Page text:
YV-Tech students building tiny homeless shelter for statewide competition
YAKIMA, Wash.--Students at YV-Tech are building a tiny homeless shelter as part of a statewide competition, but the shelter will serve as more than just on-the-job training for these students.
"Really motivates me to be helping kind of with the community," said junior Gideon Riddall.
The tiny homeless shelter YV-Tech students are building is not only for competition, but also for the local community.
They're one of over 20 teams from around the state that will display their tiny shelters in Olympia in late March, where they will be judged by industry leaders and seen by state legislators.
After the competition, the shelters will be used as transitional housing to help the homeless get back on their feet.
"The students are getting the training obviously by building the project and once they decide where this homeless camp is going to be located here in Yakima, this shelter will be available to be taken out there," said carpentry instructor Dan Garcia.
The 8-by-12-foot shelter started taking shape in early March.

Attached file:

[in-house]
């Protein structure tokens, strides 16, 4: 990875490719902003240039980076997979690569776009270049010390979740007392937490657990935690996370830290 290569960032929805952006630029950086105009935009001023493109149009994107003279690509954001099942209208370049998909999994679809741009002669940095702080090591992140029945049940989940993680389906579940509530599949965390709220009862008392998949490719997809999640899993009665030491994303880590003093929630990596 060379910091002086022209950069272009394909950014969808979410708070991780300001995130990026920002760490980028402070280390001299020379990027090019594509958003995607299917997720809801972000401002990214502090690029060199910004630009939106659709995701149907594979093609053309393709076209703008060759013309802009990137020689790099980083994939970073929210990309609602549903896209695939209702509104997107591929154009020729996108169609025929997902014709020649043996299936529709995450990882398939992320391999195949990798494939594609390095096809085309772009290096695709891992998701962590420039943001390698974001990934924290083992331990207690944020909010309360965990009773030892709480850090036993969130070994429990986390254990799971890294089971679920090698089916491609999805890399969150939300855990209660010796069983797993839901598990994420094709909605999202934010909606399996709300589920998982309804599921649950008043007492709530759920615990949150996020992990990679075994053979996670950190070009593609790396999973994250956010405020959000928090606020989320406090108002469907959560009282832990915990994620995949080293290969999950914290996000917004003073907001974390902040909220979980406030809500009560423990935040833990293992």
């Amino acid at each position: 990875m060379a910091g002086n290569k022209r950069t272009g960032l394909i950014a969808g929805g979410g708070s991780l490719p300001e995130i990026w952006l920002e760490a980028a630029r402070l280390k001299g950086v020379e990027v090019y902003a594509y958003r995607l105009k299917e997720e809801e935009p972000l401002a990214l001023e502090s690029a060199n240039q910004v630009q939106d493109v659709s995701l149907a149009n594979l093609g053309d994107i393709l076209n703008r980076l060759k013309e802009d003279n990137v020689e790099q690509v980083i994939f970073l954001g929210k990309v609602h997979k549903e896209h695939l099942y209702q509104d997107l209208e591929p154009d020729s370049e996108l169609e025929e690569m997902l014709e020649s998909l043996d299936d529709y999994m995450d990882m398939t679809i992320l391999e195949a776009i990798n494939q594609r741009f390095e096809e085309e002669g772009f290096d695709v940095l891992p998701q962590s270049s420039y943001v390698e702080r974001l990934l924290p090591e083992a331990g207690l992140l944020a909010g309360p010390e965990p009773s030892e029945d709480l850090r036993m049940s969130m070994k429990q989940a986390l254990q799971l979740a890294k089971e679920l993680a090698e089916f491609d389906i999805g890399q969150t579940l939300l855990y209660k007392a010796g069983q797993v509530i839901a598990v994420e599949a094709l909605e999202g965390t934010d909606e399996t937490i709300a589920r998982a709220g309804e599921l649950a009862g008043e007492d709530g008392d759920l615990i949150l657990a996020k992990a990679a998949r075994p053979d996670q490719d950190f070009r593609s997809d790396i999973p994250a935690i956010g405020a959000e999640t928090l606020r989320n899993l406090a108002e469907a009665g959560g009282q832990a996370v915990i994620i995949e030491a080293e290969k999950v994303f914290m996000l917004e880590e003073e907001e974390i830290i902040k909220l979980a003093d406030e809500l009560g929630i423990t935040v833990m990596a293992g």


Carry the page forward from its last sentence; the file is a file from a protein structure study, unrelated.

It's designed to be put together and broken down quickly and focuses on energy efficiency.
"We're going to actually be solar-powering it so it'll be solar powered to control light and a heater. We're also using a hydro-thermo system to heat one of the walls," Riddall said.
Students take pride in the fact that what their learning will go a long way in impacting the lives of others.
"It's somewhere where they can keep a family if they have a family too because it's a homeless shelter for four so it feels pretty good to be helping out other people," said senior Adrian Bautista.
A small shelter that will have big impacts for everyone involved.
"It really does help the students in their confidence and their self-esteem and really prepares them for the next stage in their training," Garcia said.
But make no mistake, these students have their eyes on the prize.
"It definitely would be nice to win the competition," said Riddall.
"We're going to give it our best shot."
School leaders say more shelters could be made in the future depending on what plans city leaders have for the homeless community.